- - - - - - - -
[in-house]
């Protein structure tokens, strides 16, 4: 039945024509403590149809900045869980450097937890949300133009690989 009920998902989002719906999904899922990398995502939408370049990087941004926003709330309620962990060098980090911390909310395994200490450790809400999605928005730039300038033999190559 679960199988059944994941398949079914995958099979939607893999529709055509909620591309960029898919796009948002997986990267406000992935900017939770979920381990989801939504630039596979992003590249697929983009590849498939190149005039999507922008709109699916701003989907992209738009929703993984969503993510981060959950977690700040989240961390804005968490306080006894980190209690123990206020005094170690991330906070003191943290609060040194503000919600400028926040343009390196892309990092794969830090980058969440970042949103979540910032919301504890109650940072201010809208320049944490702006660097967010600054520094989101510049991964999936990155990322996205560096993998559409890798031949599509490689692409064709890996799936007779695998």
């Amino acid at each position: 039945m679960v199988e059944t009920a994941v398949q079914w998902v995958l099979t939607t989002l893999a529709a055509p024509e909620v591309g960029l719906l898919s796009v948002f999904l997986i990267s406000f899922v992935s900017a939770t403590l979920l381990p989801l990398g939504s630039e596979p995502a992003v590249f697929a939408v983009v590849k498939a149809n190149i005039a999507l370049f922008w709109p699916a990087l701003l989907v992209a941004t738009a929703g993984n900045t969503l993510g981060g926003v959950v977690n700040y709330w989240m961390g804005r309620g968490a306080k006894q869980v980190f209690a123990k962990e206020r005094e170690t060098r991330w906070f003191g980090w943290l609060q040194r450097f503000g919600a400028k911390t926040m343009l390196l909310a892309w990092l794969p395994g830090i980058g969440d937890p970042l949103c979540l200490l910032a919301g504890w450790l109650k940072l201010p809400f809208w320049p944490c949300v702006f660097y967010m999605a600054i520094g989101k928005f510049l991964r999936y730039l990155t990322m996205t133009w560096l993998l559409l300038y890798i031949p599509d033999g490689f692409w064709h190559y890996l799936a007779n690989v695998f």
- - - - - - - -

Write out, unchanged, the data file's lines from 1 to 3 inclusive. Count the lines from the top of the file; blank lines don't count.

[in-house]
């Protein structure tokens, strides 16, 4: 039945024509403590149809900045869980450097937890949300133009690989 009920998902989002719906999904899922990398995502939408370049990087941004926003709330309620962990060098980090911390909310395994200490450790809400999605928005730039300038033999190559 679960199988059944994941398949079914995958099979939607893999529709055509909620591309960029898919796009948002997986990267406000992935900017939770979920381990989801939504630039596979992003590249697929983009590849498939190149005039999507922008709109699916701003989907992209738009929703993984969503993510981060959950977690700040989240961390804005968490306080006894980190209690123990206020005094170690991330906070003191943290609060040194503000919600400028926040343009390196892309990092794969830090980058969440970042949103979540910032919301504890109650940072201010809208320049944490702006660097967010600054520094989101510049991964999936990155990322996205560096993998559409890798031949599509490689692409064709890996799936007779695998």
């Amino acid at each position: 039945m679960v199988e059944t009920a994941v398949q079914w998902v995958l099979t939607t989002l893999a529709a055509p024509e909620v591309g960029l719906l898919s796009v948002f999904l997986i990267s406000f899922v992935s900017a939770t403590l979920l381990p989801l990398g939504s630039e596979p995502a992003v590249f697929a939408v983009v590849k498939a149809n190149i005039a999507l370049f922008w709109p699916a990087l701003l989907v992209a941004t738009a929703g993984n900045t969503l993510g981060g926003v959950v977690n700040y709330w989240m961390g804005r309620g968490a306080k006894q869980v980190f209690a123990k962990e206020r005094e170690t060098r991330w906070f003191g980090w943290l609060q040194r450097f503000g919600a400028k911390t926040m343009l390196l909310a892309w990092l794969p395994g830090i980058g969440d937890p970042l949103c979540l200490l910032a919301g504890w450790l109650k940072l201010p809400f809208w320049p944490c949300v702006f660097y967010m999605a600054i520094g989101k928005f510049l991964r999936y730039l990155t990322m996205t133009w560096l993998l559409l300038y890798i031949p599509d033999g490689f692409w064709h190559y890996l799936a007779n690989v695998f």